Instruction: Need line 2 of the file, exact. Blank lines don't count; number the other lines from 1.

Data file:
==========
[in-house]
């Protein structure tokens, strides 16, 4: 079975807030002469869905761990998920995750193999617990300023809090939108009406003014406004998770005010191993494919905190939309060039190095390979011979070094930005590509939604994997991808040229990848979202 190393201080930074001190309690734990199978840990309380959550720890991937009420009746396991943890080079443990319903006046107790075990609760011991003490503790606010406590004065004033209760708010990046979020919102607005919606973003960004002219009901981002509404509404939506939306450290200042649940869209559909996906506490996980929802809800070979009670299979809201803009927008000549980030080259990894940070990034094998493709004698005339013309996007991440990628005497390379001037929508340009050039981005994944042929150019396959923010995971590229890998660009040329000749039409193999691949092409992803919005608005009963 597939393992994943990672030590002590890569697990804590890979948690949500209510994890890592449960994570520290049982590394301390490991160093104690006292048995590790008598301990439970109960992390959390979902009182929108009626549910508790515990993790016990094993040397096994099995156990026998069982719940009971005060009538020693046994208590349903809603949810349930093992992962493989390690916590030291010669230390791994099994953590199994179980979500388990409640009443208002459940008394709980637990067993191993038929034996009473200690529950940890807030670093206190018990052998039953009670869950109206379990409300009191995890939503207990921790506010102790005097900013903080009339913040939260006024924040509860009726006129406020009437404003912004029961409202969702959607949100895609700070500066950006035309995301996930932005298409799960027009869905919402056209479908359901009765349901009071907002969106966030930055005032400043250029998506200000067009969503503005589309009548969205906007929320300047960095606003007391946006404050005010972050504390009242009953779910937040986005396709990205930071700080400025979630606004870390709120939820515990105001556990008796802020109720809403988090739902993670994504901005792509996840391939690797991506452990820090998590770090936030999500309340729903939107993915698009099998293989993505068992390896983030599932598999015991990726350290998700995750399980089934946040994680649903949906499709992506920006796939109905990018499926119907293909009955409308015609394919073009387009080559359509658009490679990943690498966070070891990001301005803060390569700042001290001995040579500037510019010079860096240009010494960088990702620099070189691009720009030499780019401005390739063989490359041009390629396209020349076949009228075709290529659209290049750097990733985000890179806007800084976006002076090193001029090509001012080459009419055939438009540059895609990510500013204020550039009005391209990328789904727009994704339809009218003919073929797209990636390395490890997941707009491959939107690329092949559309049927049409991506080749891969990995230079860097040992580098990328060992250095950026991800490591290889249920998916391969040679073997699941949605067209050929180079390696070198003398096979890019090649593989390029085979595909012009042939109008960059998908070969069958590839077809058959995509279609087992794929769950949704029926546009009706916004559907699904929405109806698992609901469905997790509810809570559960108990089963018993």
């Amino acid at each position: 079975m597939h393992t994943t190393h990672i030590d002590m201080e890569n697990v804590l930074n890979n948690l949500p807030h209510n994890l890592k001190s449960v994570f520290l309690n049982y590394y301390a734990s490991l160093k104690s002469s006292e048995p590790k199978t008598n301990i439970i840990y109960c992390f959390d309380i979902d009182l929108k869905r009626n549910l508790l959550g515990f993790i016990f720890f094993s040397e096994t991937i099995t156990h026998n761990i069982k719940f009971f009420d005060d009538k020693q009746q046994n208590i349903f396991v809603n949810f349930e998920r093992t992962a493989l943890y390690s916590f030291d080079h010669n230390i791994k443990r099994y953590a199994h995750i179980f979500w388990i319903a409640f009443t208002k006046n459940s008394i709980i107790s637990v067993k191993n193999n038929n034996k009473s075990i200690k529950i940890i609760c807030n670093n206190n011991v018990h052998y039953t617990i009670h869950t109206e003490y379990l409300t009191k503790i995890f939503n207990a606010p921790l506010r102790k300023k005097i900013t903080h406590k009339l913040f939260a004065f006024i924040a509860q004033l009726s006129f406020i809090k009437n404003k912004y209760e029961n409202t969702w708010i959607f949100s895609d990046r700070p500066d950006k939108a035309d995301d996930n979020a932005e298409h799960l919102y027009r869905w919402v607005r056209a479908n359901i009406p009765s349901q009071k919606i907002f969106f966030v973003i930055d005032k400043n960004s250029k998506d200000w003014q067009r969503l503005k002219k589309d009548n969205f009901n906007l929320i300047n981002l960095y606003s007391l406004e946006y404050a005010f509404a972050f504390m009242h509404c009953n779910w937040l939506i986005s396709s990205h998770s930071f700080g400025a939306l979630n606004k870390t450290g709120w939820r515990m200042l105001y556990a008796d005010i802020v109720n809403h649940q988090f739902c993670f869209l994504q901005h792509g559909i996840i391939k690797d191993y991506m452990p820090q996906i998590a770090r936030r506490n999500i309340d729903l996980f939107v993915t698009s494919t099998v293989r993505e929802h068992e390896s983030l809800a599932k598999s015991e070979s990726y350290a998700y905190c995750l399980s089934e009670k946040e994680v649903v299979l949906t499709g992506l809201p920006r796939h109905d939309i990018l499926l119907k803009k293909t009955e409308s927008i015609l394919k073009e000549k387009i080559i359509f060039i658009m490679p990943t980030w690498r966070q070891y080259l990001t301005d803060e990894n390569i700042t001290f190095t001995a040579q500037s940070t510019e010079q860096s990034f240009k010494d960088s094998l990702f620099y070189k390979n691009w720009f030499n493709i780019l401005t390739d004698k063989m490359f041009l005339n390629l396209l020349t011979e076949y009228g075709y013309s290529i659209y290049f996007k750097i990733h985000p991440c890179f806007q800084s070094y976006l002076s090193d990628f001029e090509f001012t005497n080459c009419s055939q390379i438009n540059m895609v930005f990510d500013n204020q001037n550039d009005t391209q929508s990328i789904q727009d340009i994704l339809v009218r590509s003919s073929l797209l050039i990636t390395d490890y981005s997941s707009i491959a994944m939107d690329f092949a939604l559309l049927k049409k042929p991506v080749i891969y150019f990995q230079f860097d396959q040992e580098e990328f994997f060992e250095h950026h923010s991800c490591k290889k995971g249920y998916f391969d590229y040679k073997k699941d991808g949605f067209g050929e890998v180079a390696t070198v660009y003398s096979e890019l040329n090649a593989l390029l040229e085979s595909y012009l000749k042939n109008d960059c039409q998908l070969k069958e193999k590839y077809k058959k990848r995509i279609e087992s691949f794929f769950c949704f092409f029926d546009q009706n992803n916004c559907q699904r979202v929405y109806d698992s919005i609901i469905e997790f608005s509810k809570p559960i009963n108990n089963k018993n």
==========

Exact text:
């Protein structure tokens, strides 16, 4: 079975807030002469869905761990998920995750193999617990300023809090939108009406003014406004998770005010191993494919905190939309060039190095390979011979070094930005590509939604994997991808040229990848979202 190393201080930074001190309690734990199978840990309380959550720890991937009420009746396991943890080079443990319903006046107790075990609760011991003490503790606010406590004065004033209760708010990046979020919102607005919606973003960004002219009901981002509404509404939506939306450290200042649940869209559909996906506490996980929802809800070979009670299979809201803009927008000549980030080259990894940070990034094998493709004698005339013309996007991440990628005497390379001037929508340009050039981005994944042929150019396959923010995971590229890998660009040329000749039409193999691949092409992803919005608005009963 597939393992994943990672030590002590890569697990804590890979948690949500209510994890890592449960994570520290049982590394301390490991160093104690006292048995590790008598301990439970109960992390959390979902009182929108009626549910508790515990993790016990094993040397096994099995156990026998069982719940009971005060009538020693046994208590349903809603949810349930093992992962493989390690916590030291010669230390791994099994953590199994179980979500388990409640009443208002459940008394709980637990067993191993038929034996009473200690529950940890807030670093206190018990052998039953009670869950109206379990409300009191995890939503207990921790506010102790005097900013903080009339913040939260006024924040509860009726006129406020009437404003912004029961409202969702959607949100895609700070500066950006035309995301996930932005298409799960027009869905919402056209479908359901009765349901009071907002969106966030930055005032400043250029998506200000067009969503503005589309009548969205906007929320300047960095606003007391946006404050005010972050504390009242009953779910937040986005396709990205930071700080400025979630606004870390709120939820515990105001556990008796802020109720809403988090739902993670994504901005792509996840391939690797991506452990820090998590770090936030999500309340729903939107993915698009099998293989993505068992390896983030599932598999015991990726350290998700995750399980089934946040994680649903949906499709992506920006796939109905990018499926119907293909009955409308015609394919073009387009080559359509658009490679990943690498966070070891990001301005803060390569700042001290001995040579500037510019010079860096240009010494960088990702620099070189691009720009030499780019401005390739063989490359041009390629396209020349076949009228075709290529659209290049750097990733985000890179806007800084976006002076090193001029090509001012080459009419055939438009540059895609990510500013204020550039009005391209990328789904727009994704339809009218003919073929797209990636390395490890997941707009491959939107690329092949559309049927049409991506080749891969990995230079860097040992580098990328060992250095950026991800490591290889249920998916391969040679073997699941949605067209050929180079390696070198003398096979890019090649593989390029085979595909012009042939109008960059998908070969069958590839077809058959995509279609087992794929769950949704029926546009009706916004559907699904929405109806698992609901469905997790509810809570559960108990089963018993």